Title: Moro's Price
Author: M. Crane Hana
Publisher: NineStar Press
Release Date: June 26
Heat Level: 3 - Some Sex
Pairing: Male/Female, Male/Male
Genre: Science Fiction, sci-fi, aliens, abuse, captivity, abduction, dark, slave
While I adore love technically-accurate science fiction that 'works' on realistic levels (The Expanse, anyone?), I respond most deeply to stories that can blur the line between fantasy, science fiction, and romance.
Space Opera. Sword & Planet. Planetary Romance. Not all the same thing, but they have distinct lineages connecting back to the adventure tales of the 19th Century and early 20th Century. (Note: here, the 'romance' pertains to stories of adventure, not love/lust.)
'Space opera' is a formerly pejorative term that was re-purposed in the early seventies by publishers eager to counter intellectual, inner-space, experimental fiction and get back to more fundamental story-driven tropes. Easier fare, if you will. 'Star Wars' gave those publishers legitimacy and a huge boost, as did the popularity of Tolkien and his disciples/copiers.
Consider 'Sword & Planet', or 'Planetary Romance' to use the more currently-popular label. Wikipedia defines it thus: "Planetary romance is a type of science fiction or science fantasy story in which the bulk of the action consists of adventures on one or more exotic alien planets, characterized by distinctive physical and cultural backgrounds." Wiki has this to say about the subtle differences between the two labels: "In general, planetary romance is considered to be more of a space opera subgenre, influenced by the likes of A Princess of Mars yet more modern and technologically savvy, while Sword & Planet more directly imitates the conventions established by Burroughs in the Mars series."
I remember being in my early teens, at that magical age to really discover science fiction and fantasy. When not mowing lawns, I spent my summer afternoons spent reading reprints of Burroughs and Andre Norton, Leigh Brackett, and E. E. ‘Doc’ Smith. Or new works by Tanith Lee, Jo Clayton, Christopher Stasheff, or C. J. Cherryh. I found myself at home in worlds that appeared low-tech and fantasy at first, but were revealed to be much more. Sometimes they were lost colonies or trapworlds settled by marooned star-farers. Sometimes they were set in alternate dimensions or histories. Unlike urban fantasies, they were set in different, strange places where the setting seemed almost as much a driving force as the characters or plots. The 'magic' was psionic, or half-forgotten high tech, or Ancient handwavium...or magic just worked on the bloody planet, and the reader had to accept it.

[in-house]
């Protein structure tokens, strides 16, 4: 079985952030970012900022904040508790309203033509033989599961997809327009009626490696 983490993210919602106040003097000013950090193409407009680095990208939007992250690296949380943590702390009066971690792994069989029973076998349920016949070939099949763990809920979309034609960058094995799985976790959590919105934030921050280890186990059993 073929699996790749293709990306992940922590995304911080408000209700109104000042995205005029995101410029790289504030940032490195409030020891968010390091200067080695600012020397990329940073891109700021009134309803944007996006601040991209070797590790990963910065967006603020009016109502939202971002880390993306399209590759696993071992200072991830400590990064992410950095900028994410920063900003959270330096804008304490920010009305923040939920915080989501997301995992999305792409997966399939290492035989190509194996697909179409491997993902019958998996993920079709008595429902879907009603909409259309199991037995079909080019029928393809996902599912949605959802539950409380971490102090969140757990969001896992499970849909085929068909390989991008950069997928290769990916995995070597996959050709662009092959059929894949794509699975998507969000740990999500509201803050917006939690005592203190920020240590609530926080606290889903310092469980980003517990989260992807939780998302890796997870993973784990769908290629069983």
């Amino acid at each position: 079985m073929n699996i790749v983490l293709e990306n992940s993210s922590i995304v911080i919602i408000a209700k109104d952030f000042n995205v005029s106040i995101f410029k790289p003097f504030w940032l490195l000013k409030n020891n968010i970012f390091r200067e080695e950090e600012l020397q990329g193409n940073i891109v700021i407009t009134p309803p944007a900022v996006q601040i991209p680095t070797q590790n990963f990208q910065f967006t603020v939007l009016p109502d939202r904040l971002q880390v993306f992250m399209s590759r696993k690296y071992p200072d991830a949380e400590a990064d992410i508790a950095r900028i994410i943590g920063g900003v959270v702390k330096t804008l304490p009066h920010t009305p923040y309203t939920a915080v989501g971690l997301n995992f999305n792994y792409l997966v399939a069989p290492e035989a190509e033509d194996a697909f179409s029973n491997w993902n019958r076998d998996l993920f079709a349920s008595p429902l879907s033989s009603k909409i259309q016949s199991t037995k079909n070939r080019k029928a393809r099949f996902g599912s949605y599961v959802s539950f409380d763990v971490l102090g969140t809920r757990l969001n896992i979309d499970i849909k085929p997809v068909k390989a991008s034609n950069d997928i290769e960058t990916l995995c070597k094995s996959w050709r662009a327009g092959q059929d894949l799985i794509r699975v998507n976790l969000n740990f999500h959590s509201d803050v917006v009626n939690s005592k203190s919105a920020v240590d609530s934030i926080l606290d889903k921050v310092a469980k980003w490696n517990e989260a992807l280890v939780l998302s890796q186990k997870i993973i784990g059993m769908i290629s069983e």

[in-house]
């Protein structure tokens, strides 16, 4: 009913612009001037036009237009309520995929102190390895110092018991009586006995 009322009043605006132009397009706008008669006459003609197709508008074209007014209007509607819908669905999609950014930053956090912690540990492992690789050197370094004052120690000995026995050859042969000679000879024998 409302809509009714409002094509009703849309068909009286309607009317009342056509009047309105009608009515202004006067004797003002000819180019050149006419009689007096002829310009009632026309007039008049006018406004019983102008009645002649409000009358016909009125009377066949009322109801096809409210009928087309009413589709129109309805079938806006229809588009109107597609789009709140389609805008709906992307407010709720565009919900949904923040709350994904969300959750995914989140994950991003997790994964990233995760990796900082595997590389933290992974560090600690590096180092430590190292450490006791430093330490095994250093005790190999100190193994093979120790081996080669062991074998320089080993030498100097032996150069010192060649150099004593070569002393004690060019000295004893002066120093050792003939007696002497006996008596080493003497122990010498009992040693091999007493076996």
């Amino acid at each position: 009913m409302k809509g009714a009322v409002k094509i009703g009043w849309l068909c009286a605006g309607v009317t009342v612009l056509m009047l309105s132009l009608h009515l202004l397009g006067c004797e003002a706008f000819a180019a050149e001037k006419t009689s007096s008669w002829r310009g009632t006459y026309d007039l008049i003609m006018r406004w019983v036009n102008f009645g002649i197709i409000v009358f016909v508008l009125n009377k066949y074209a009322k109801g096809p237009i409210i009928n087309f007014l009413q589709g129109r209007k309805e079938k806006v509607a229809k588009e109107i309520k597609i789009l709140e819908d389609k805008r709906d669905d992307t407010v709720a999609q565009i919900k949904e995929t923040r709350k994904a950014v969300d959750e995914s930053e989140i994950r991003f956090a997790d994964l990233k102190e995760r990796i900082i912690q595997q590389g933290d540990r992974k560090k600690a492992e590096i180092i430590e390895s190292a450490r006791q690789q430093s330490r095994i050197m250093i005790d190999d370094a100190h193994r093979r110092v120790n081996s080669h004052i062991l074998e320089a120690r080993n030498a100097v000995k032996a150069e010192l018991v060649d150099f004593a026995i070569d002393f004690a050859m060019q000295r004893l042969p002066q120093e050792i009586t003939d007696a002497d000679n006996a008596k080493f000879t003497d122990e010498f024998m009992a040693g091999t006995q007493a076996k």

They all fed a deep wanderlust within me, and probably did as much as Tolkien did to jump-start my inner map-making, world-building geek.
I'm glad to see they're sort of coming back into fashion again, as subtle crossovers between mainstream science fiction and epic fantasy. This is the next big era of genre mash-ups, yes?
That I'm putting graphic sex into the mix isn't that new, either.
Thinking back, a lot of SFF from the seventies and eighties had sexual themes or scenes; a lot more than the nineties, I recall. No long-term spec fic reader will be unaware of John Norman's Gor series (Ugh. Just—ugh. Any woman who used her hair to clean flagstones would quickly look less like a pampered sex-slave and more like a bag-lady after a dust storm. Sexy? Not so much.) I used to employ Norman and Karl Edward Wagner as benchmarks for determining who was and who was not safe to date, among fellow college geeks.
Samuel R. Delany's work functioned equally-well on adventure, intellectual, philosophical, and amazingly hot levels, most of which I couldn't appreciate until I'd grown up and experienced enough of life to understand them. Thanks, Chip.
From the early eighties, I remember Andy Offutt's (writing as John Cleve) deviantly pornographic 19-book space opera series Spaceways. I wonder how many of the current crop of erotic SFF romance authors have ever heard of these? The books are hard to find now, and they were often nearly as awful as Norman's stuff. But they dared to embrace plot as well as passion, and spent some time in the characters' heads as well as beds.
The new crop of SFF romance, much of it driven by small press or self-published authors, is blazing trails and offering a wonderful mix of the fantastic and the romantic.
With the demise of the erotic romance publisher Ellora’s Cave, many erotic romance authors are moving away from sex-heavy formulas, and daring to play more with plot than sexual positions. That’s a good thing, even though it’s worth remembering that Ellora’s Cave began because mainstream romance publishers were sex-shy in the first place.